Still Alive

I recently rediscovered this blog and I’m going to revive it. Kaalajur is still going, but I’m going to do major revisions to suit it my tastes.

I have been reading through all the previous blog posts and been amazed at the level of detail I actually went into. There’s is more information on here than in my Kaalajur reader! But I will, however, not revisit all those points and maybe differ from those previous posts here an there while I redevelop the language.

Project II: Allophony & Romanisation

Okay, lets tackle the allophony of Project II. The basic syllable structure was CV(C) where V can be any vowel, including diphthongs. That’s why we get consonant clusters like this: CV(C)CV(C) were two consonants meet. But first, the romanisation. Nothing special there.


Easy. Goes like this.

/f v/ <f v>
/s z/ <s>
/ʃ ʒ/ <z>
/h/ <h>

/p b/ <p b>
/t d/ <t d>
/k g/ <k g>

/n m ɹ l j/ <n m r l j>

/a e i o u/ <a e i o u>
/aː eː iː oː uː/ <aa ee ii oo uu>
/ai ua ei/ <ai ua ei>

Cluster Allophony

Devoicing of Plosives

If two neighbouring plosives differ in voicing, they get devoiced.

Ex.: nupga / –> [nup.ka]

If two plosives from the same PoA meet, the voiced one is deleted entirely.

Ex.: dagka /dag.ka/ –> [da.ka]


Gemination with /h/

When a consonant is followed by /h/, it gets geminated.

Ex.: azha /aʃ.ha/ –> [aʃː.a]


Pre-Vowel Lengthening with /h/

If a vowel is followed by /h/ and another consonant follows, the /h/ drops and the vowel is lengthened.

Ex.: ahza / –> [aː.ba]

When /h/ is preceded by a diphthong, it still drops, but the diphthong is unaffected.


Devoicing of /v z ʒ b d g/ after a Short Vowel

If a voiced obstruent (like those above) is preceded by a short vowel, it gets devoiced.

Ex.: avba / –> []


Single Consonant Allophony

Voicing of (Post-) Alveolar Fricatives

If /s ʃ/ are followed by a long vowel and are in word-initial position, they become /z ʒ/ respectively.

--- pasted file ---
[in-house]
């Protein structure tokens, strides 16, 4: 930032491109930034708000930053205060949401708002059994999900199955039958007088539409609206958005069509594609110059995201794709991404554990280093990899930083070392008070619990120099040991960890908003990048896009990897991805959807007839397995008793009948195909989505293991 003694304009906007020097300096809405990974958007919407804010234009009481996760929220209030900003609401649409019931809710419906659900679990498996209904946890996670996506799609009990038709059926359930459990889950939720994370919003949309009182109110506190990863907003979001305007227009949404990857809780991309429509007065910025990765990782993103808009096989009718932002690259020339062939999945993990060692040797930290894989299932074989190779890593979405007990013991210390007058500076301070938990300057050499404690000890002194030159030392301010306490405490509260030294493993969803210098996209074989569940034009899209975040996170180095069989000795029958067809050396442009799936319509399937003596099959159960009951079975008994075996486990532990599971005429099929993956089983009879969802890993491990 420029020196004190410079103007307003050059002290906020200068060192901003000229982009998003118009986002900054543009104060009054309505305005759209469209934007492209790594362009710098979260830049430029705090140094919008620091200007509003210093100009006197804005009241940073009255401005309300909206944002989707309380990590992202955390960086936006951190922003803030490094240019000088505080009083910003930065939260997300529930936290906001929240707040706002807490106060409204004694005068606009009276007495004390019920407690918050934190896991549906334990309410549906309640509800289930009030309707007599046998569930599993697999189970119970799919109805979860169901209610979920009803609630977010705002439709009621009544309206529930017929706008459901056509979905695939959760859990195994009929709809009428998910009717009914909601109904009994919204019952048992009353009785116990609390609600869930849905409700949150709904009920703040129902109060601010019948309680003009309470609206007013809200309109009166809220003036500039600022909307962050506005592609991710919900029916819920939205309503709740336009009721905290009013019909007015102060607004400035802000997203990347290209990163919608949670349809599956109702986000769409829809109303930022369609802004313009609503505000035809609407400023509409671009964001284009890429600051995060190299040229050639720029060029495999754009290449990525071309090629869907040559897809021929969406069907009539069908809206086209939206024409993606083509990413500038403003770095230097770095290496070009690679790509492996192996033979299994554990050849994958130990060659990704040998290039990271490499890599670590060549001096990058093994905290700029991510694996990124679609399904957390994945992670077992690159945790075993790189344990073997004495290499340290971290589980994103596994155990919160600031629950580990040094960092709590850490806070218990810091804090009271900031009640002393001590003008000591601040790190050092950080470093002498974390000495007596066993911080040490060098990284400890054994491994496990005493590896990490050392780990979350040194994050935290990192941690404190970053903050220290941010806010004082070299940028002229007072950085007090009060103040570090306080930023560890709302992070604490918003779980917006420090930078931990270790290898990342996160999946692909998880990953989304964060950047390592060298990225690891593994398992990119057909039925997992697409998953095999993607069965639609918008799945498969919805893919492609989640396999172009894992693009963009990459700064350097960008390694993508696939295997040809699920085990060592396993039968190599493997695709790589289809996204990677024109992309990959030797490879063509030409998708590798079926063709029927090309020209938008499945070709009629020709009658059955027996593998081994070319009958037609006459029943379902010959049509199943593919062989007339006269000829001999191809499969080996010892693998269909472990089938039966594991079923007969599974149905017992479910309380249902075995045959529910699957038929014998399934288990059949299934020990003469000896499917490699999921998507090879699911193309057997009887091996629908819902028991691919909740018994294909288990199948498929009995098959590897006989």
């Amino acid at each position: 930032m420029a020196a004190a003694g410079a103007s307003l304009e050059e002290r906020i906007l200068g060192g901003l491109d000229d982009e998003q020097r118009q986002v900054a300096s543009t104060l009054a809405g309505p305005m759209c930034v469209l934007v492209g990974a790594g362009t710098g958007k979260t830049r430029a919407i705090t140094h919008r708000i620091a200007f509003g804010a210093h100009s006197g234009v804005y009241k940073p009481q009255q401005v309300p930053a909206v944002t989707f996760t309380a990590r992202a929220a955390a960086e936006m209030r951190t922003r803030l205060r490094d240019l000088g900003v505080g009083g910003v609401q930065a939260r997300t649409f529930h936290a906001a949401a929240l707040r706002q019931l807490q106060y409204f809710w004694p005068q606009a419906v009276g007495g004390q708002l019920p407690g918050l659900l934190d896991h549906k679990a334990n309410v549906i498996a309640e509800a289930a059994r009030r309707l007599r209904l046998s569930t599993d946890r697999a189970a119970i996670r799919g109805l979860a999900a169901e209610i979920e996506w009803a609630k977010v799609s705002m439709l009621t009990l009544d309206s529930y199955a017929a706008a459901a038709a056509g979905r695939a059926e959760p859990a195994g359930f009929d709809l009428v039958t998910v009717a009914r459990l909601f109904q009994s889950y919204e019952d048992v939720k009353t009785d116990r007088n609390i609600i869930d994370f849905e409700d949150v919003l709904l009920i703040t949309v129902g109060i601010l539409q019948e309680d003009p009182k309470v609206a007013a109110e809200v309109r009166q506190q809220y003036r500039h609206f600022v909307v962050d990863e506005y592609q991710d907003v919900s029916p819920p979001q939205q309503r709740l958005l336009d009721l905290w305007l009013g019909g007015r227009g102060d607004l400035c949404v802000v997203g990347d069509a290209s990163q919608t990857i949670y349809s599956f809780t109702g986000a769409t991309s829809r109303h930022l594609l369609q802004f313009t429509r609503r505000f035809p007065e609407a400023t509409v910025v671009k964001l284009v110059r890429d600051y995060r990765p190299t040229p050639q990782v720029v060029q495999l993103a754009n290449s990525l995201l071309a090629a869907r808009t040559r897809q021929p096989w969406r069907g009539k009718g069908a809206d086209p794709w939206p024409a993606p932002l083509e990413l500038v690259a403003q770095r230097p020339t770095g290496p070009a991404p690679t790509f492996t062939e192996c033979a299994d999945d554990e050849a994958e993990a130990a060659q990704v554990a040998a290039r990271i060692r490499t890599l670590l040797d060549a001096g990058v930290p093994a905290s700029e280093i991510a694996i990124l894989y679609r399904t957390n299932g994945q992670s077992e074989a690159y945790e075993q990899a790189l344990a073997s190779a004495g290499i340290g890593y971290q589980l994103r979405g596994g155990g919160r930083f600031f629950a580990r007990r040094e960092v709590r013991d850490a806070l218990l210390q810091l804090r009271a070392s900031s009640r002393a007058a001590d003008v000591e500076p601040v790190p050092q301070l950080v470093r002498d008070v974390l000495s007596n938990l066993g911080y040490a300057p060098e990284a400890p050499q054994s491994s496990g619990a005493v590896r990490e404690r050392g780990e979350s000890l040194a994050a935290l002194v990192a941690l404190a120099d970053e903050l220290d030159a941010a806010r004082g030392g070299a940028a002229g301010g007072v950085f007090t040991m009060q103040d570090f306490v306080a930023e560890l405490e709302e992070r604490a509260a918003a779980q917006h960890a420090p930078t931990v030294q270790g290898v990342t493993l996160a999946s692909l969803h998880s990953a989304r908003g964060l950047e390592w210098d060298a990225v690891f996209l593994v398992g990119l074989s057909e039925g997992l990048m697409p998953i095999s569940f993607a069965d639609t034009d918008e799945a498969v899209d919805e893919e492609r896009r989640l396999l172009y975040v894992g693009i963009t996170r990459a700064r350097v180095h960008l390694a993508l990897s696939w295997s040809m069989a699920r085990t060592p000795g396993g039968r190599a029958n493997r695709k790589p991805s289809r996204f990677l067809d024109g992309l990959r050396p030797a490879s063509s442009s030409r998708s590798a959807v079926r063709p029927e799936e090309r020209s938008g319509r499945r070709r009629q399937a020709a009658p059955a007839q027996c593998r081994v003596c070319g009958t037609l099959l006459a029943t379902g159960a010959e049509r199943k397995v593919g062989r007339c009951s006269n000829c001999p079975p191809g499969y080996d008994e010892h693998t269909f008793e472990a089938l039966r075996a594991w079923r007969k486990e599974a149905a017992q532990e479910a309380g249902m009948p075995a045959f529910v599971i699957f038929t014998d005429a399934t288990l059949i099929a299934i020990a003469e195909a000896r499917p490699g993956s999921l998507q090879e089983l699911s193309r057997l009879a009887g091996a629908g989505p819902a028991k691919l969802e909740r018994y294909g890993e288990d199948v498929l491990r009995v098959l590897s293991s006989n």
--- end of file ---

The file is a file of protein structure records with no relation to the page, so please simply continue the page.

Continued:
Ex.: saan zaan /faːn saːn ʃaːn/ –> [zaːn ʒaːn]

If /s ʃ/ are in between two vowels, they become voiced.

Ex.: aza /aʃ.a/ –> [aʒ.a]

Diphthong Realisation

The diphthongs /ua ei/ are realised as [ʷa eʲi].


Yeah, that’s that. Nothing extreme yet. I just tried very hard to come up with a allophony. Probably that will change a good bit when I start to write/translate/speak the language.


The New Design

I’ve neeb playing around with some new designs from wordpress and I happen to really like this one. Clear cut lines, dark tone, good contrast, large font size.


A New Phonology: Project II

So, here I am again. I think I need a new working name for my project, because it feels wrong to call it Kalaajur… I think I will call it Project II for the sake of simplicity.

So here we go:

Phonology for Project II

Consonants: /f v s z ʃ ʒ h p b t d k g n m ɹ l j ts/
Basically, nothing overly weird or fancy here. For me personally, it is a rather large inventory – but a large part will actually be allophonic. I will post the romanisation with the post on allophony.
Vowels: /a e i o u aː eː iː oː uː ai ua ei/
Oh, those are very weird and fancy vowels, aren’t they? Well… yeah, not much to say about those. The diphthongs count as long vowels, that’s why there’s no long version of them.